© 2023 Connecticut Public

FCC Public Inspection Files:
WPKT · WRLI-FM · WEDW-FM · Public Files Contact
Play Live Radio
Next Up:
0:00 0:00
Available On Air Stations

Winter storm blows through Connecticut with wind and snow

The National Weather Service has confirmed that blizzard conditions occurred in New London County in Connecticut, as some spots in the region saw over 20 inches of snow.

Meteorologist Garett Argianas says the snow is slowing now and will end from west to east this evening, leaving bitter cold and wind behind it. Lows Saturday night will be in the single digits; on Sunday, highs will be in the 20s.

Meanwhile, almost two feet of snow has fallen in some areas of the northeastern U.S. Wind gusts in Saturday's nor'easter surpassed 70 mph in a few spots in Massachusetts. The wind scoured the ground bare in some places and piled the snow into huge drifts in others.

The snow was heavy at times, with rates of at least one to two inches per hour creating “white out” conditions.

By 5:30 p.m. Saturday, there were signs that Sunday would see a return to normal. As residents shoveled and blew the snow away, area train services said they’d resume regular schedules Sunday, and towns and cities started announcing the end of parking bans by Sunday morning.

And there were signals throughout the day that the state was largely faring well. At a noontime briefing, Lamont said power outages were minimal — and they remained that way through Saturday evening. Lamont said this is the kind of storm the state’s residents are used to.

“It’s a wicked New England storm, and it’s going west to east,” he said. “We predict it will lighten up in Litchfield County, western areas by early afternoon — not until later…over in the greater New London and Windham area, where you’re going to have much heavier snow.”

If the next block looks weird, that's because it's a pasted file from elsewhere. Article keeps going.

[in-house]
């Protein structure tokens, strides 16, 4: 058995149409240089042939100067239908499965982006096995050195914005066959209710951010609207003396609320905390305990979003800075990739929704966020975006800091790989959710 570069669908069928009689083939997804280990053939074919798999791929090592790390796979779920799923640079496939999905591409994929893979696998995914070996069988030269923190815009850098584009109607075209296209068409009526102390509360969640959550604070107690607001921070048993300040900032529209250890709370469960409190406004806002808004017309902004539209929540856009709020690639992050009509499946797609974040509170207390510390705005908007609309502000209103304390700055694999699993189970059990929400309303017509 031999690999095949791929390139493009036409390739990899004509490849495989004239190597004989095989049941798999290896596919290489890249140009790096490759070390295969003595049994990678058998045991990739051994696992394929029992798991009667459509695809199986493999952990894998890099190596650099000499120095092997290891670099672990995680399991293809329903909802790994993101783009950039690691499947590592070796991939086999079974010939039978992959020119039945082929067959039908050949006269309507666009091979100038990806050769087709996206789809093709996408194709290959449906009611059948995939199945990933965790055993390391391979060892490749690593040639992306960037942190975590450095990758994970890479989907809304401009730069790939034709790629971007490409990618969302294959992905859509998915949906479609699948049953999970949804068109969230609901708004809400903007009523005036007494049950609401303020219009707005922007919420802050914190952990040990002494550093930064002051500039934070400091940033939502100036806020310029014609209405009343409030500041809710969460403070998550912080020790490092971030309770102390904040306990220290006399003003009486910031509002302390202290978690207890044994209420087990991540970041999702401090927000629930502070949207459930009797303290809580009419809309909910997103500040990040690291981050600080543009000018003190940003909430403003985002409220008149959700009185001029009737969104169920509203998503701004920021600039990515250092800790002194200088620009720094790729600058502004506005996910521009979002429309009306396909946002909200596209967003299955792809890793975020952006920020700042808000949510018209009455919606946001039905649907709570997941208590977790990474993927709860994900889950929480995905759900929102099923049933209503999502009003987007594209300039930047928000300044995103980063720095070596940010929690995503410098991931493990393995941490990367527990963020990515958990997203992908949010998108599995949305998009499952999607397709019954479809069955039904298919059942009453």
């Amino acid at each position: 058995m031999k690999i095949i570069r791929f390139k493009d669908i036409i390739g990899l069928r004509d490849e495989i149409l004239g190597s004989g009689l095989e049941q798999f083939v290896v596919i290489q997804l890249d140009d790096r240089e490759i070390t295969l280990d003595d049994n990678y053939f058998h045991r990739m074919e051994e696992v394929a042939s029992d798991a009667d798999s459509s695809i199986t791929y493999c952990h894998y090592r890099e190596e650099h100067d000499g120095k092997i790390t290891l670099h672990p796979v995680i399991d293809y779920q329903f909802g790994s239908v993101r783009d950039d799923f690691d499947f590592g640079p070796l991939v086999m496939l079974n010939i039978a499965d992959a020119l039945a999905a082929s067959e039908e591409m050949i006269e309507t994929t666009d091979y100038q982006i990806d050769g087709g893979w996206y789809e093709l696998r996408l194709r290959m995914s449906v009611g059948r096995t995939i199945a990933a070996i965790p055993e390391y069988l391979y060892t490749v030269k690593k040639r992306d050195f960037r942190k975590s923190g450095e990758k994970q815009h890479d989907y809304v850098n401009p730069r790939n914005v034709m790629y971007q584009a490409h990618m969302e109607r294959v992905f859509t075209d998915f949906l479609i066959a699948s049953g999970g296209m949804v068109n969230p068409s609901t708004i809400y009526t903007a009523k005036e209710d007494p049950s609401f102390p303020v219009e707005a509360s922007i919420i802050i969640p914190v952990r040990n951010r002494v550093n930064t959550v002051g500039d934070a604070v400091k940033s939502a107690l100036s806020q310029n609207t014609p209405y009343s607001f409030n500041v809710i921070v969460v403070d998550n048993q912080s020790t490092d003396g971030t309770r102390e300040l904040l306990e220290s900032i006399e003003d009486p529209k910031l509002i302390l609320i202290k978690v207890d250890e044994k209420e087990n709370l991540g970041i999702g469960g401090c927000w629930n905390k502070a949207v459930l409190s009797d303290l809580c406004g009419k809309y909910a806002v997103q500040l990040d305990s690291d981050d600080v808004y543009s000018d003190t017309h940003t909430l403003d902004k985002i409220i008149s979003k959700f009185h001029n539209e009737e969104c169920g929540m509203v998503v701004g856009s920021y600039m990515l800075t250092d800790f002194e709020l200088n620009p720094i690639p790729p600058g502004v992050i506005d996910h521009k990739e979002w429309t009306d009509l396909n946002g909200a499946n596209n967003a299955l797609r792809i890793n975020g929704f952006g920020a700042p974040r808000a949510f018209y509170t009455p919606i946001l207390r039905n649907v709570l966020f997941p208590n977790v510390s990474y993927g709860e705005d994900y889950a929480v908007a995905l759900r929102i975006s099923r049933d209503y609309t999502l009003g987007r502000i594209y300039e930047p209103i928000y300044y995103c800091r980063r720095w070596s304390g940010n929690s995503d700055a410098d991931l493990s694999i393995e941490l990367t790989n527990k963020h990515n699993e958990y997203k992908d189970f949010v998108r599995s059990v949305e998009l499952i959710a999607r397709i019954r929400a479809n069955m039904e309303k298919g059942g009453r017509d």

Though there is potential with Saturday's storm for widespread power outages, Eversource — the state’s largest utility — was reporting few issues as of 5:30 p.m. Saturday. Lamont said that is likely because the snow has so far been “lighter,” meaning less impact on trees and utility lines.

But he stressed that, with snow falling at more than an inch or two an hour, it’s critical that motorists stay off the roads.

“Snow plows can’t come around fast enough to get that cleared,” Lamont said. “That creates a lot of hazardous conditions — that, plus the low visibility.”

Parts of 10 states and the population centers of Philadelphia, New York and Boston were in the path of the storm. Many flights into and out of the airports serving New York, Boston and Philadelphia were canceled. Boston could set a record for snowfall. The storm is also causing coastal flooding and has cut power to over 120,000 homes and businesses in Massachusetts.

Lamont also said that traffic accidents have been kept to a minimum in Connecticut.

“Look, this is not our first rodeo,” he said. “We’re the gateway to New England. We’ve been through these storms before.”

Information from The Associated Press is included in this report. 

Updated: January 29, 2022 at 5:51 PM EST
This post has been updated.

Stand up for civility

This news story is funded in large part by Connecticut Public’s Members — listeners, viewers, and readers like you who value fact-based journalism and trustworthy information.

We hope their support inspires you to donate so that we can continue telling stories that inform, educate, and inspire you and your neighbors. As a community-supported public media service, Connecticut Public has relied on donor support for more than 50 years.

Your donation today will allow us to continue this work on your behalf. Give today at any amount and join the 50,000 members who are building a better—and more civil—Connecticut to live, work, and play.